Susan V. Booth, leaving Alliance Theatre to lead Chicago’s Goodman

For 21 years Booth nurtured major growth of Atlanta’s flagship theater

Credit: Joe Mazza

Credit: Joe Mazza

After leading the Alliance Theater through two decades of significant growth and achievement, artistic director Susan V. Booth is leaving Georgia to return to her midwest roots.

Booth has been named the new artistic director of the Goodman Theatre, the largest non-profit theater in Chicago. Chicago is the city where Booth’s career began, and in 2001 she was serving as director of new play development at the Goodman when she was hired to take the Alliance into the new century.

“Susan has been nothing but a tremendous asset to the Alliance,” said Hala Moddelmog, president and CEO of the Woodruff Arts Center, which includes the Alliance, the High Museum and the Atlanta Symphony Orchestra. “She definitely brought her vision to that place; not only her artistic vision, but just her vision for accomplishing things in this crazy world we live in.”

Booth joins the Goodman after 21 years at the Alliance Theatre, a time when she doubled the theater’s annual budget to just under $20 million and tripled its endowment.

During her tenure at the Alliance, Booth has focused on building bridges to the community through summer projects for teens, a national playwriting competition, the Reiser Atlanta Artists Lab (which yearly provides developmental resources for three projects from Atlanta artists) and the Spelman Leadership Fellowship.

Credit: Joe Mazza

Credit: Joe Mazza

Booth has made it her special mission to champion new work from local and national playwrights. The Alliance produced 85 world premieres during her tenure, including six world-premiere musicals that went on to open on Broadway.

She established the Alliance/Kendeda National Graduate Playwriting Competition. That program seeks entries from graduate students and provides development assistance to four finalists and one winner.

Among the playwrights whose careers were kickstarted by Kendeda are Tarell Alvin McCraney, whose play “In Moonlight Black Boys Look Blue” inspired the 2016 Academy Award-winning film for best picture, “Moonlight,” and Jiréh Breon Holder, whose competition-winning play “Too Heavy For Your Pocket” opened off-Broadway in 2017.

Under Booth’s leadership the Alliance conducted its largest capital campaign ever, raising $32 million to completely rebuild the theater, from the dirt up. The new facility, including the Coca-Cola Stage and improved production facilities, opened in 2019.

While the Midtown theater building was closed during construction, the Alliance took its show on the road, producing 12 shows in 14 different venues, from the 210-seat Dad’s Garage Theatre to the 2,750-seat Cobb Energy Performing Arts Centre.

Moddelmog was co-chair of the Alliance’s board during that “on-the-road” 2017-2018 season. Said Moddelmog, “there were a handful of people who thought we probably were crazy for doing it, but (Booth) had no fear in this area. She was bound and determined to get out in the community and do these plays where people could see them. It turned out to be spectacular.”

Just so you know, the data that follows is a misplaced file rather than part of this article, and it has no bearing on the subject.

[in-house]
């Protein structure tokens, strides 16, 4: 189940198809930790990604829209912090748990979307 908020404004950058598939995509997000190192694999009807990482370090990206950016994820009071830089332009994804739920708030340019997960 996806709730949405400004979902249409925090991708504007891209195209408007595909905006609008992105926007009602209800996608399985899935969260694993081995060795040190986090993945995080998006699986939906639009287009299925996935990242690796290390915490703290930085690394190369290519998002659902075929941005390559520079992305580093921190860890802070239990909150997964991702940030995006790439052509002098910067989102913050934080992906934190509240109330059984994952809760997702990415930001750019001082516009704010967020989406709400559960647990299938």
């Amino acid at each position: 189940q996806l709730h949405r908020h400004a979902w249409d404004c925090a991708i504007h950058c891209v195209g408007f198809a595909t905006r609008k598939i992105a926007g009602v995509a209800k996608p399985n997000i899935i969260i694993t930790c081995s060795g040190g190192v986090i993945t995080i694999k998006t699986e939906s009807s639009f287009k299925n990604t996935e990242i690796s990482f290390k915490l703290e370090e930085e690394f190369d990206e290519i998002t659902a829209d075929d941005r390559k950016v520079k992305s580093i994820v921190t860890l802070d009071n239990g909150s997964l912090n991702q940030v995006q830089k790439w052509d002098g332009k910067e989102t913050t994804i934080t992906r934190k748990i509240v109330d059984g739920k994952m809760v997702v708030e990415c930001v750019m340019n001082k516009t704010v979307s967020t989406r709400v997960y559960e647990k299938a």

Of the season, Booth said, “I am so proud of us and and the organization for doing that. You only get chances like that once in a generational life of an organization. The notion of safely hunkering down in one location for close to two years would have been a missed opportunity.”

Booth, 59, is a native of Youngstown, Ohio. She graduated from Denison University in tiny Granville, Ohio, and earned a graduate degree from Northwestern University, outside Chicago.

Chicago, she said, “is one of the great American theater cities. There is this eco-system, from storefronts up to the Goodman.” Theater, she is said, “is profoundly and deeply valued by the city. And all of that is appealing.”

Part of the attraction of her new post is “pure sentimentality” she said, but, added, “I have an opportunity to take on another big adventure, and I like big adventures.”

Booth will become the first female director of the Goodman in its 97-year history. The Goodman is the first theater in the world to produce all 10 plays in August Wilson’s “American Century Cycle.”

Like the Alliance, the Goodman has pursued a goal of community connections, through its Education and Engagement programs that target Chicago’s underserved young people.

Founded in 1925, the theater was endowed and named by lumber tycoon William O. Goodman in honor of his son Kenneth, who died in the 1918 influenza pandemic.

In a press release from the Goodman, Booth described the Chicago theater as “deeply committed to bravery, authenticity and muscular aesthetics.”

Booth’s last task in Atlanta will be directing a new production of “Everybody,” a modern take on the 15th-century morality play “Everyman,” which opens in previews Sept. 2. Her last day on the job will be Sept. 16.

Pearl Cleage, the Alliance Theatre’s distinguished artist in residence said, in a statement, “Susan Booth’s impact will be felt for as long as there is an Alliance Theatre, but what I will miss most as a playwright, is her presence in the rehearsal hall where she is unfailingly generous with the many gifts she brings to each and every collaboration as an artist and as a human being.”